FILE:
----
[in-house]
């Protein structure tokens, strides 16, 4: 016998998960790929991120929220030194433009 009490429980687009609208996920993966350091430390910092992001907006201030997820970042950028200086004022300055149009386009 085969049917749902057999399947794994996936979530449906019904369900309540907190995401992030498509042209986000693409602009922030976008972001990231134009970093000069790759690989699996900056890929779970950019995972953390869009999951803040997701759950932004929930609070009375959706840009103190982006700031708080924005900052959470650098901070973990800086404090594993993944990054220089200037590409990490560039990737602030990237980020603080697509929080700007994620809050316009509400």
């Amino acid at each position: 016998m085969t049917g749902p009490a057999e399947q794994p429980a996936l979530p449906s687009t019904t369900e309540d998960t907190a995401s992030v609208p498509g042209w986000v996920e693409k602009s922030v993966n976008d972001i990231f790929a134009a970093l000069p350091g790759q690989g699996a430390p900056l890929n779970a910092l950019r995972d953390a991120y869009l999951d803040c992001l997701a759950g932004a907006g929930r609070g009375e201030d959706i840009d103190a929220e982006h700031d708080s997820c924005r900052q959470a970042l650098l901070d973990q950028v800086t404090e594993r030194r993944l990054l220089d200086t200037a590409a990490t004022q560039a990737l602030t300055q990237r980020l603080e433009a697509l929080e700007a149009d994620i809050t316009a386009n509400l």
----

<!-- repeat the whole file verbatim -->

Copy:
[in-house]
């Protein structure tokens, strides 16, 4: 016998998960790929991120929220030194433009 009490429980687009609208996920993966350091430390910092992001907006201030997820970042950028200086004022300055149009386009 085969049917749902057999399947794994996936979530449906019904369900309540907190995401992030498509042209986000693409602009922030976008972001990231134009970093000069790759690989699996900056890929779970950019995972953390869009999951803040997701759950932004929930609070009375959706840009103190982006700031708080924005900052959470650098901070973990800086404090594993993944990054220089200037590409990490560039990737602030990237980020603080697509929080700007994620809050316009509400």
């Amino acid at each position: 016998m085969t049917g749902p009490a057999e399947q794994p429980a996936l979530p449906s687009t019904t369900e309540d998960t907190a995401s992030v609208p498509g042209w986000v996920e693409k602009s922030v993966n976008d972001i990231f790929a134009a970093l000069p350091g790759q690989g699996a430390p900056l890929n779970a910092l950019r995972d953390a991120y869009l999951d803040c992001l997701a759950g932004a907006g929930r609070g009375e201030d959706i840009d103190a929220e982006h700031d708080s997820c924005r900052q959470a970042l650098l901070d973990q950028v800086t404090e594993r030194r993944l990054l220089d200086t200037a590409a990490t004022q560039a990737l602030t300055q990237r980020l603080e433009a697509l929080e700007a149009d994620i809050t316009a386009n509400l």